Hate Motivated Incidents

The nature of hate-motivated incidents is continually evolving and the Ottawa Police Service (OPS) has taken steps to constantly improve our response to these incidents.

The OPS has zero tolerance for any incident of hate or bias, and we encourage residents to contact us so that we can assign officers to investigate. 

To contact the Hate and Bias Crime Unit, you can call (613) 236-1222, extension 5015. If you or someone you know has been a victim of what they perceive to be a hate-motivated incident, please report it by calling 613-236-1222, press 1 for English, then 2 to connect to the Communications Centre, or by filing a report online. Anonymous tips can be submitted by calling Crime Stoppers toll-free at 1-800-222-8477 or at crimestoppers.ca

The OPS has a three-pronged approach to hate crimes: investigative, community outreach, and intelligence gathering. This approach leverages the expertise of many sections of the OPS, not just a single unit, to ensure the proper response is given to any reported incident.

This includes:

  • Investigative: Since January 2020, the expertise of investigating hate-motivated incidents rests primarily with the Ottawa Police Service Hate and Bias Crime Unit. Members of the Unit have a good working relationship with the Ministry of the Attorney General (MAG) and work with dedicated Crown Attorneys in Ottawa for hate-Motivated investigations. Some hate-motivated incidents are investigated by investigators from the Frontline Investigations Branches in East, West and Central Divisions.

  • Community Outreach: While an investigation is underway a community outreach effort is also made. This can include assistance to victims, a response by Community Police Officers, Diversity Race Relations/Community Development personnel, and often senior leadership. Support in terms of security planning, information about the investigation, and emotional support are also often offered. At all times, various units and personnel are working with the community to encourage reporting and explaining the process to community groups.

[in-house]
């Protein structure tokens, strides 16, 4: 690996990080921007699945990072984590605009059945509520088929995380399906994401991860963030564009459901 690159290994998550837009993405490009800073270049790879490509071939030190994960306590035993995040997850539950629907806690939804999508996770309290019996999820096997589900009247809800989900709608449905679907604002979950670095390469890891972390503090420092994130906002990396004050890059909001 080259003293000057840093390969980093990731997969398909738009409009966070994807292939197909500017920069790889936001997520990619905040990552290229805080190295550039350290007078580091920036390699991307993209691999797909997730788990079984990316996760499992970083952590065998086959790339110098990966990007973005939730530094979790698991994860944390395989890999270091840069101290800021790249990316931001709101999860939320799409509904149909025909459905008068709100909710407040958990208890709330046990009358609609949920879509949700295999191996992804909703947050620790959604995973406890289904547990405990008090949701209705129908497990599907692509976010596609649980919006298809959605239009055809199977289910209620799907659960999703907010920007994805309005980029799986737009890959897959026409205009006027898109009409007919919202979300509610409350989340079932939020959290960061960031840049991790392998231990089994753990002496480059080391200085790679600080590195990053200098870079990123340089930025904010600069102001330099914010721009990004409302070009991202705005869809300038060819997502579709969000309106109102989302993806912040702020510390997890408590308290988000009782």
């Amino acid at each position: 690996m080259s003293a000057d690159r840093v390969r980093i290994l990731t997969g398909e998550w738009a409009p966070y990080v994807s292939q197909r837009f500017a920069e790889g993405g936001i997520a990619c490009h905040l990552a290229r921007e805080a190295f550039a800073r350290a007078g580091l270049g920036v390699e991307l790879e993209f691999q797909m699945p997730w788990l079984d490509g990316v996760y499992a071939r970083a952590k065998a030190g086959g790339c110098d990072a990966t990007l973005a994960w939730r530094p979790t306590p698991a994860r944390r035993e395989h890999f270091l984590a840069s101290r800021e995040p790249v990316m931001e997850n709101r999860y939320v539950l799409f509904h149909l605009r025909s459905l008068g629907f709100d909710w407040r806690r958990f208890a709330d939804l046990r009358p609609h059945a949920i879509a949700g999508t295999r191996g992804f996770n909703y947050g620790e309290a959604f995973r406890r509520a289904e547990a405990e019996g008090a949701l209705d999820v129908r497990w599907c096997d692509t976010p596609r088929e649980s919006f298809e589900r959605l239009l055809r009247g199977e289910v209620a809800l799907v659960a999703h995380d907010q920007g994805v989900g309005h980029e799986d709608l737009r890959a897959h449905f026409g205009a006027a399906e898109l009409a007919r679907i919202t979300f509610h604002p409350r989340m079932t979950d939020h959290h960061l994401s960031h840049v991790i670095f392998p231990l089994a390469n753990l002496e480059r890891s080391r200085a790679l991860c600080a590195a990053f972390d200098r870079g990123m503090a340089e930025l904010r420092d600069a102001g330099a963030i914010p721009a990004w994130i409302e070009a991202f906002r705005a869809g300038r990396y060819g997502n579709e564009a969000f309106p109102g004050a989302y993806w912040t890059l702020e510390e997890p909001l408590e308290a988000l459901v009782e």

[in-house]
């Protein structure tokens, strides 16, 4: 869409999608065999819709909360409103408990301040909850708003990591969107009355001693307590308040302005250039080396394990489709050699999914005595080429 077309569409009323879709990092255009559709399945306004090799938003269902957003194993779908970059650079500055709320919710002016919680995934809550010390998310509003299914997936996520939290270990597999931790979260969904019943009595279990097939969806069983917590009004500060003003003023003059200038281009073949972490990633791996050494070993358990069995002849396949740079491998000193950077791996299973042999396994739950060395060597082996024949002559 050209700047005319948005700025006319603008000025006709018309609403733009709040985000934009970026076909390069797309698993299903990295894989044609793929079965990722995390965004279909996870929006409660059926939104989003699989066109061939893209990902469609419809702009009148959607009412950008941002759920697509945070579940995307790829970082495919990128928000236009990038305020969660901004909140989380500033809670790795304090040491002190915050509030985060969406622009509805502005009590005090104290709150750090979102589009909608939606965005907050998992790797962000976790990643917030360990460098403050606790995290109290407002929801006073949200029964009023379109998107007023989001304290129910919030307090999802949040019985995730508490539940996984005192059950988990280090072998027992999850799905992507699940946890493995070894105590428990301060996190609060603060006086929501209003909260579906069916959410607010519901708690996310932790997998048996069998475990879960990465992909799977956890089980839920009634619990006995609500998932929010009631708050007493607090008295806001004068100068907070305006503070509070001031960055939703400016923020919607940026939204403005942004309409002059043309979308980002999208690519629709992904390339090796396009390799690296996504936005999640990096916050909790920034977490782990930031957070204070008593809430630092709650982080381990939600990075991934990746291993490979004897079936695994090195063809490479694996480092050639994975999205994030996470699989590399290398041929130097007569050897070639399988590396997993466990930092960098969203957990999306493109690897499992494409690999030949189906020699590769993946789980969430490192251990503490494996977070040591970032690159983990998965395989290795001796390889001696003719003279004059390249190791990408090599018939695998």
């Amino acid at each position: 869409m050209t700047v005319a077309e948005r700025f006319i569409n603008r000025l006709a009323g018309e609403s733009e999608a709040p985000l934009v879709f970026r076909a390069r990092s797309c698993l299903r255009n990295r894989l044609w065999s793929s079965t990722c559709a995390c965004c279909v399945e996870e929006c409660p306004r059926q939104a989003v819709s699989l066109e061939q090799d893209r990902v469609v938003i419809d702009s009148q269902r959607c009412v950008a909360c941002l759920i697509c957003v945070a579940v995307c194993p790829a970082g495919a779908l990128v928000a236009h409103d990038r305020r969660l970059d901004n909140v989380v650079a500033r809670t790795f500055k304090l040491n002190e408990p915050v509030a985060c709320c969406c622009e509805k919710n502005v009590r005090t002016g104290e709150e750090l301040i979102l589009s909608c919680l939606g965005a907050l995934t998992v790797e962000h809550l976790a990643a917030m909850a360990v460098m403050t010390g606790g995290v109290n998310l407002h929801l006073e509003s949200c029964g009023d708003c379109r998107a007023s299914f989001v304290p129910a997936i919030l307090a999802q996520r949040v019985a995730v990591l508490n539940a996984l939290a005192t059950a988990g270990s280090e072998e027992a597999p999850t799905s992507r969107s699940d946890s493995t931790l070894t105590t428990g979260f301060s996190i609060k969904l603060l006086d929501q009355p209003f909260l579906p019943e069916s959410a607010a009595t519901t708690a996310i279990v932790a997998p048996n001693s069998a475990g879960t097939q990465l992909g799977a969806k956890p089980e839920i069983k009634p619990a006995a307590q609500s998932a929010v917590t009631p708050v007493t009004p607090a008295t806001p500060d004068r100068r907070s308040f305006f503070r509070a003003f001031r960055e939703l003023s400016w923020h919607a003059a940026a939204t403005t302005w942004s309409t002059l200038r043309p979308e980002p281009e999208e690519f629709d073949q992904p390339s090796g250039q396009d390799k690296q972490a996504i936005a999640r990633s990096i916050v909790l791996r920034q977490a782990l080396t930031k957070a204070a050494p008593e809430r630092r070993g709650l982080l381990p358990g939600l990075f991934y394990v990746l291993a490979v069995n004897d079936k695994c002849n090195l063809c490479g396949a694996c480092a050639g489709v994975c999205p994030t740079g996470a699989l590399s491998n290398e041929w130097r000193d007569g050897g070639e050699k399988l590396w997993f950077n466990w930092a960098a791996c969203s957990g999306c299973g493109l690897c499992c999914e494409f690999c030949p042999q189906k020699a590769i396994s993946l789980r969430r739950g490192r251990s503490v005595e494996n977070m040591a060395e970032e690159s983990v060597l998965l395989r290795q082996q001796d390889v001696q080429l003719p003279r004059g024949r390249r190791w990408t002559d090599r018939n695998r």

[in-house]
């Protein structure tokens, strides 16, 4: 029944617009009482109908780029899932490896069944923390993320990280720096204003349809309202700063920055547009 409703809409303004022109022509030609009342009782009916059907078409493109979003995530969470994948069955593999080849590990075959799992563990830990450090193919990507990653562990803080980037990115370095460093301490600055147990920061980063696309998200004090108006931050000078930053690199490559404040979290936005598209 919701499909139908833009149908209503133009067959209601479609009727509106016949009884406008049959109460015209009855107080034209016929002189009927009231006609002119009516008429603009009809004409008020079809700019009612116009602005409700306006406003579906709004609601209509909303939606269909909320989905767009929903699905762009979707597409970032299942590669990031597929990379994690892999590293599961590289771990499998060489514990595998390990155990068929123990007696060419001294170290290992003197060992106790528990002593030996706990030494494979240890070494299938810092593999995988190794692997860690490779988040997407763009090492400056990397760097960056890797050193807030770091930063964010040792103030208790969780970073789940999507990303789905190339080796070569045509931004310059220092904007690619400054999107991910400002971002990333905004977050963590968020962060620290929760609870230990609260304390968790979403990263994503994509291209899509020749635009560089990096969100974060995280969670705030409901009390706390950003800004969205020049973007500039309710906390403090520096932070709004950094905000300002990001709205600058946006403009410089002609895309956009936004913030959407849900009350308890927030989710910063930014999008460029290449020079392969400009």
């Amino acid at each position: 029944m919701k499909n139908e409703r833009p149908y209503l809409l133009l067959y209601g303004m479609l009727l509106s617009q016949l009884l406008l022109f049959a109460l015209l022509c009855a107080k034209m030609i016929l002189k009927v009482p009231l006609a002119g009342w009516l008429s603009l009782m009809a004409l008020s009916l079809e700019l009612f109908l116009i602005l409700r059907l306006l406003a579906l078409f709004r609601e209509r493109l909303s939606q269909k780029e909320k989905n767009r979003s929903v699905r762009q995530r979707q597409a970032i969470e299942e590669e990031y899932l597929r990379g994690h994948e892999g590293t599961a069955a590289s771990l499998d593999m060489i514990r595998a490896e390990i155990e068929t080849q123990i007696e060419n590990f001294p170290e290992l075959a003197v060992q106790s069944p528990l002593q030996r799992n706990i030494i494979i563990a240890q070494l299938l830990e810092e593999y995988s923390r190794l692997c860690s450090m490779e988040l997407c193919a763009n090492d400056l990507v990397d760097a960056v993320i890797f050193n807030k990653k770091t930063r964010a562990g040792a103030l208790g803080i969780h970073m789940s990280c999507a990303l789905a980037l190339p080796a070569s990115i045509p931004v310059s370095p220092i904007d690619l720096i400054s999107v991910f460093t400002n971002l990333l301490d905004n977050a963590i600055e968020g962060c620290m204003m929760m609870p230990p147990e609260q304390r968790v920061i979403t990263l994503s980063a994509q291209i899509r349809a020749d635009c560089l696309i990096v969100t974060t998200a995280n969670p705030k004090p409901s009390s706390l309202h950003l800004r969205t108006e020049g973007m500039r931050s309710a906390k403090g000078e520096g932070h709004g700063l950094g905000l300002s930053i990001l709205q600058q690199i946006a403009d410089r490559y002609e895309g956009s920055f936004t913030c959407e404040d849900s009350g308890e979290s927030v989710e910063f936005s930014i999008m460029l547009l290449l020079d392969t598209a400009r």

• Intelligence: Our Security Intelligence Section has the responsibility for monitoring trends and issues that can lead to local incidents of hate and extremism in Ottawa. The section has individual officers who specialize in hate issues. This group works with our law enforcement and security partners on a provincial, national and international level, to identify troubling trends and ensure our frontline and investigative units have the information they need on issues of hate and extremism. They are also instrumental in providing investigative support to our General Assignment Units for all reported cases.

We are constantly looking for ways to improve our response to hate-motivated incidents and to ensure community awareness. That includes raising awareness of our approach to hate crime investigations both externally and internally.

We want you to know that the OPS has zero tolerance for hate-motivated incidents, and will fully investigate any report that is filed. We appreciate your cooperation in helping to eliminate these types of incidents from our communities.


 REPORT: Hate Motivated Incidents 2019-2020

REPORT: Hate-motivated incidents 2020-2021

Criminal Code of Canada

There is no such thing as a Hate Crime in the Criminal Code of Canada (CCC). There are only three offences in the CCC that specifically pertain to hate, and they fall under the Hate-Propaganda section:

  1.  Section 318 - Advocating Genocide
  2.  Section 319 (1) - Public Incitement of Hatred
  3.  Section 319 (2) - Willful Promotion of Hatred

There are many other offences that the public often refers to as Hate Crimes; however in policing we refer to these as Hate-Motivated or Bias-Motivated Crime.

Investigations involving these types of crimes are complex and it’s important the public understands this difficult and sometimes confusing topic.

Hate/Bias Crime

A criminal offence committed against a person or property, that is perceived to be motivated and/or is motivated, in whole or in part by the suspect’s hate, bias or prejudice based on the victim’s real or perceived ancestry, race, national or ethnic origin, language, colour, religion/creed, sex, age, mental or physical disability, gender identity, sexual orientation or any other similar factor.